Flagler Humane Society Ends Year With 50% Fewer Euthanized Animals, Among Other Milestones
FlaglerLive | January 15, 2015
Flagler Humane Society is marking ones of its best years caring for animals since opening its doors in 1980.
Milestones for 2014 include a 50 percent reduction in animals being euthanized, a 25 percent increase in adoptions and a 12 percent increase in lost animals being returned to their owners. Stronger leadership and policies led to the society achieving an 88 percent save rate for all animals entering the shelter. It performed 2,476 spay and neuter surgeries at the shelter and through partnerships and collaborations with local veterinarians. There were 3,660 animals housed at the shelter in 2014.
“We are very proud of the life-saving work going on at FHS and the gains we have made this year, especially considering we are an open-admissions shelter that does not turn anyone away,” said Gary Shelton, medical director at the society and its board president. “We are continuing to reach out to animal welfare organizations to help more animals and we would not have been able to do this without the continued support of our community.”
The humane society also saved the lives of 166 more animals than last year by partnering with other shelters and transferring in animals that were struggling to be adopted.
“Helping out and working together with other shelters helps us save more animals and reduces the number being euthanized everywhere,” said Humane Society Executive Director Amy Carotenuto. “FHS is accountable to the community because we are not supported by the county or any other government entity and it feels great to be able to share this news. We don’t turn anyone away so to know we have made this much of a difference for the Flagler area animals is fantastic.”
The society does not get subsidies or donations from local governments, but the cities and the county do have fee-for-service contracts with the society: Palm Coast pays the society $75 per cat picked up, which Carotenuto says “partially covers what it costs us to care for the animals.” And the county contracts with the society for annual services in the range of $170,000 a year.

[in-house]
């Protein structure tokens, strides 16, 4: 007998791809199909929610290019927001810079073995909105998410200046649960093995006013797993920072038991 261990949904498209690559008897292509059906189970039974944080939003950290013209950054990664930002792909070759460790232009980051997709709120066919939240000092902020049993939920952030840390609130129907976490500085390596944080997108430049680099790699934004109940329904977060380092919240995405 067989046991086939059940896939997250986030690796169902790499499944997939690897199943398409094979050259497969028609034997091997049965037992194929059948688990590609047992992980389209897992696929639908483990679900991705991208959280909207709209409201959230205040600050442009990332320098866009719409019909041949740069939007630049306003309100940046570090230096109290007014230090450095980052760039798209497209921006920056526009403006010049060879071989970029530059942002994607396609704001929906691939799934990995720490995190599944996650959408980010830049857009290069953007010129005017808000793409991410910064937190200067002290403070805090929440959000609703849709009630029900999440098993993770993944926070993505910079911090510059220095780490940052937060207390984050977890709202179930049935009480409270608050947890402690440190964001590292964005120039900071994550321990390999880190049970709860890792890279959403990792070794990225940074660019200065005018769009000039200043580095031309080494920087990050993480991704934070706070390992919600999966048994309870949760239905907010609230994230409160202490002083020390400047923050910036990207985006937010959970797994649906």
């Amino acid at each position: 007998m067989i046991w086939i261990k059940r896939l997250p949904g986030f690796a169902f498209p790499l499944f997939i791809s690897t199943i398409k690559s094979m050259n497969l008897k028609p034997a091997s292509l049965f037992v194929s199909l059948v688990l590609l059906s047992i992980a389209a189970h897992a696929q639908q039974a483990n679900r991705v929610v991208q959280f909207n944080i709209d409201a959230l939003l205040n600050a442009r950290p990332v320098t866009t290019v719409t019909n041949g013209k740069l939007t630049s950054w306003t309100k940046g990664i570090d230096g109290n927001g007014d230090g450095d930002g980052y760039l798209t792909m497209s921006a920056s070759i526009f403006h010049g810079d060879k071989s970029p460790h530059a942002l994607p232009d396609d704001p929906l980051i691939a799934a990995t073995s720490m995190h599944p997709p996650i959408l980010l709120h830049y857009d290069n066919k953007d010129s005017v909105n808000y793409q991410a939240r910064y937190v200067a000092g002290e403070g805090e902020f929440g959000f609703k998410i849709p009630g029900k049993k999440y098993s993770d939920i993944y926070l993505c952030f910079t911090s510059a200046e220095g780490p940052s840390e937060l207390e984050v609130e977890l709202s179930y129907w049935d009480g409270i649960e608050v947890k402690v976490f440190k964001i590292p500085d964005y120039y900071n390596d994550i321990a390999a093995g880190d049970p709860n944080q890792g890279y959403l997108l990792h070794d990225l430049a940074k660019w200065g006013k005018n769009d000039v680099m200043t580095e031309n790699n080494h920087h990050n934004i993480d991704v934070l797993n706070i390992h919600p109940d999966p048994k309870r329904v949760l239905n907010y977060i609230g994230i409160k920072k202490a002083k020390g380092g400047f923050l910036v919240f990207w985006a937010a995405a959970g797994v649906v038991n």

New and innovative marketing and adoption specials have contributed to the surge in adoptions. The society hosted two free adoptions events including the “Free Labor Day Love” event, when 25 cats, 14 dogs, two guinea pigs and one ferret were adopted in one day. It also hosted a “Certified Pre-Owned Pet Event” where adoptions were sponsored by Flagler Chrysler Dodge Jeep Ram. There were 17 dogs, 12 cats and two pigs adopted that day. FHS also took part in four mega-adoptions events in Jacksonville where approximately 40 to 50 animals were adopted per event.
The humane society has used social media to help reunite lost animals with their owners. “We created a new Facebook page to post found or stray animals which has absolutely contributed to the 12 percent increase of animals being returned to their owners,” said Melissa Rock, the operations manager at the humane society.
The shelter did see a 4 percent decrease of stray animals coming in, but there was an 8 percent increase of animals being surrendered by their owners.
The humane society has also taken a lead role in coaxing Palm Coast government toward formal adoption of the trap, neuter and release approach to feral cats, an approach the society enacted in Flagler Beach with success last year.
Flagler Humane Society is a 501(c)(3) not-for-profit organization formed in 1980 with the mission of taking in homeless animals, caring for them and finding them loving, forever homes where they can live out their lives as part of a family. Flagler Humane Society is not supported by the county, any municipality or government entity. For more information visit the website.